Louie 4×09-4×10 ‘Elevator Part 6/Pamela Part 1’: Connect and disconnect

Louie 4x09_10 Cover

“Elevator Part 6” and “Pamela Part 1” are two sides of the same coin, where one ends in an uplifting goodbye between two people who have discovered the importance of connection, and the other ends with an extremely unsettling scene of assault where the desire for connection pushes out any possibility for connection.  It’s fitting that Louie would balance the sweet nature of “Elevator Part 6” with something more grim, especially considering that “Pamela Part 1” continues the heavily serialized nature of the plot this season.  Both are solid episodes in their own way, but “Elevator Part 6” is clearly the more memorable of the two, if only because its harrowing central scene is a brilliant mixture of intense, disconcerting, and darkly funny.

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Source: FX

Louie has been pushing at its boundaries ever since the beginning of this season.  While it’s still a funny show, complete with great stand-up bits and hilarious dream-like sequences, it’s trying to dig deeper into the ideas that it has been infatuated with for its entire run.  “Elevator Part 6” consists primarily of two scenes: Louie braving the hurricane and Louie and Amia’s goodbye.  The reason for this juxtaposition is obvious: those whom we care about are immensely important to us, however long we’re with them, and we will do anything to hold onto those who we have.  Louie is willing to brave a deadly world to rescue his family, and even though the dismal citizens of this deadly world are painted in a way to make them humorous (the stationary shot of Louie rolling up his window on the deranged man was wonderful), we can see just how dangerous this world really is.  Without Louie’s connections, without his family, he doesn’t have anything to validate his existence.  He isn’t contributing in any way.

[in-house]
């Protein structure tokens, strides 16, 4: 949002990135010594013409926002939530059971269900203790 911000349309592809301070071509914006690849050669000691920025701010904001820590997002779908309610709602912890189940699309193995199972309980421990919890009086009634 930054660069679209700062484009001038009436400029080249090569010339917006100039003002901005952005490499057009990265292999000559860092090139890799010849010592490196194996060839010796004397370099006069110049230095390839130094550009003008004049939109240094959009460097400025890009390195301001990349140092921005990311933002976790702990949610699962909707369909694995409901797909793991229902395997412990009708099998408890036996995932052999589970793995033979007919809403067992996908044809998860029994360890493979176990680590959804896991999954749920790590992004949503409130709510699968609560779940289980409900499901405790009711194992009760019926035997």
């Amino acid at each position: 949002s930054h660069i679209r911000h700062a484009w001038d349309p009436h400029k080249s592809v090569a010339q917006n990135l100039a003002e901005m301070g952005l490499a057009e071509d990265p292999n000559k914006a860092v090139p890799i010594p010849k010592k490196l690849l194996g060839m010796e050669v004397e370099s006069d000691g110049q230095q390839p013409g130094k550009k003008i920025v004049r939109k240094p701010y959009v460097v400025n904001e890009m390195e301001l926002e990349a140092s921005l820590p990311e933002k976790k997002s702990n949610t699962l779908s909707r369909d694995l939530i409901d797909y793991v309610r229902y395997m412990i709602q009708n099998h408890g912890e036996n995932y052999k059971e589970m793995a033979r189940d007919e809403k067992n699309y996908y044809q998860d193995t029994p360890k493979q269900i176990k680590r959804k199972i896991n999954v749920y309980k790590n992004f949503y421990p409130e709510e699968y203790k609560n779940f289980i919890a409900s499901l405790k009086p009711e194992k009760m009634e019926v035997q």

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Source: FX